The introduction of the great-tailed grackle Quiscalus mexicanus into the Valley of Mexico by Aztec Emperor Auitzotl during the years 1486–1502, is the earliest documented case of exotic bird introduction in the western hemisphere. This translocation was intensively managed and involved at least three different human interventions: (1) capture and transport of grackles to the Aztec capital, followed by release there, (2) supplemental feeding and (3) protection from human harassment and predation. Here I present new details of this ancient translocation gleaned from extant sixteenth-century manuscripts, and review what is known about each of the four stages of the introduction. The grackles were brought from more than one locality north of the Río de la Antigua (Gulf Coast region). After release at Tenochtitlan and Tlatelolco, they multiplied and dispersed. By 1577, they had spread more than 20 leagues, invading even areas between the Aztec capital and their native range. Complete protection of the introduced grackles ended relatively soon, either during the rule of Auitzotl or that of his successor Montezuma II (1502–1520). A related account of Aztec translocation of exotic plants can be used as a model to predict additional details of Auitzotl's introduction of the great-tailed grackle. Like the Auitzotl account, the plant account shows that a method and ideal of Royal Aztec translocation was to prevent the loss of each propagule. To achieve this goal, gardeners with experience cultivating the exotic plants in their native lands were imported from the Gulf Coast with them, and elaborate sacrificial rituals were performed. Large numbers of each exotic species were translocated, increasing propagule pressure and ensuring establishment.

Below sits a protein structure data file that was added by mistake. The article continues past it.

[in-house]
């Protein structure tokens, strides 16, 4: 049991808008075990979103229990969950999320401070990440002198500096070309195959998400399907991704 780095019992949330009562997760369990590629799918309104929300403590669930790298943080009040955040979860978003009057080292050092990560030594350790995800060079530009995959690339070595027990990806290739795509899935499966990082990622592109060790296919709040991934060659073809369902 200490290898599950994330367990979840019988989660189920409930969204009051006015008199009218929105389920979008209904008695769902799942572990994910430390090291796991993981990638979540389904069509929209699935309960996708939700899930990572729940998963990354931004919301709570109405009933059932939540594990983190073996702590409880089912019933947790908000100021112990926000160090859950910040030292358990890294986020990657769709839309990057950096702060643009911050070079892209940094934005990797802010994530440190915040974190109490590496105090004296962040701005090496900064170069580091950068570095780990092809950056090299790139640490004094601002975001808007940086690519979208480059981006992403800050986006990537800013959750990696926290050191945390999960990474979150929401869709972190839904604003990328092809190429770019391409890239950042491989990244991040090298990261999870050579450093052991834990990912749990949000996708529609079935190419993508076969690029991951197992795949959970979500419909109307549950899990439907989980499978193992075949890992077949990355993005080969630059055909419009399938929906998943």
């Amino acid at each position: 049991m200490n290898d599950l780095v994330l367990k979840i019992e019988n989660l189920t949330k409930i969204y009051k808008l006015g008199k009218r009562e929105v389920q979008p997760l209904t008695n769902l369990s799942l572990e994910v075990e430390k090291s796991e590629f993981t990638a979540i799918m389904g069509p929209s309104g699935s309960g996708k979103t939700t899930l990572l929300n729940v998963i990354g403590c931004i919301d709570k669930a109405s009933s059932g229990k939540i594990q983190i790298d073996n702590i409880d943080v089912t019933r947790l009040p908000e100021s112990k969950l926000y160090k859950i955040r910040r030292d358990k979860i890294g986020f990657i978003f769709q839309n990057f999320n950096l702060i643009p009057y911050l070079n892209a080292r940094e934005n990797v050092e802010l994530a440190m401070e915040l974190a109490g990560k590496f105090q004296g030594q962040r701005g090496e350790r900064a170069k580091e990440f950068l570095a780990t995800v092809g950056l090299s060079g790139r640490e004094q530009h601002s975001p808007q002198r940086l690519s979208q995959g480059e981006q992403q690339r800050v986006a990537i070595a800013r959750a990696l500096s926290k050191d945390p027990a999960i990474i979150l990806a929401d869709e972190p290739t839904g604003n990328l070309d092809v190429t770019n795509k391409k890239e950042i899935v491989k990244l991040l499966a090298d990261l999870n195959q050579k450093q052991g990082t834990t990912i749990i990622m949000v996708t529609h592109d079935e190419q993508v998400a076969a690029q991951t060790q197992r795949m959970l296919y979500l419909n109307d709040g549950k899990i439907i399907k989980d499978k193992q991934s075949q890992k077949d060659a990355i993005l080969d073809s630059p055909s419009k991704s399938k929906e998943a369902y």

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Vol. 58 • No. 2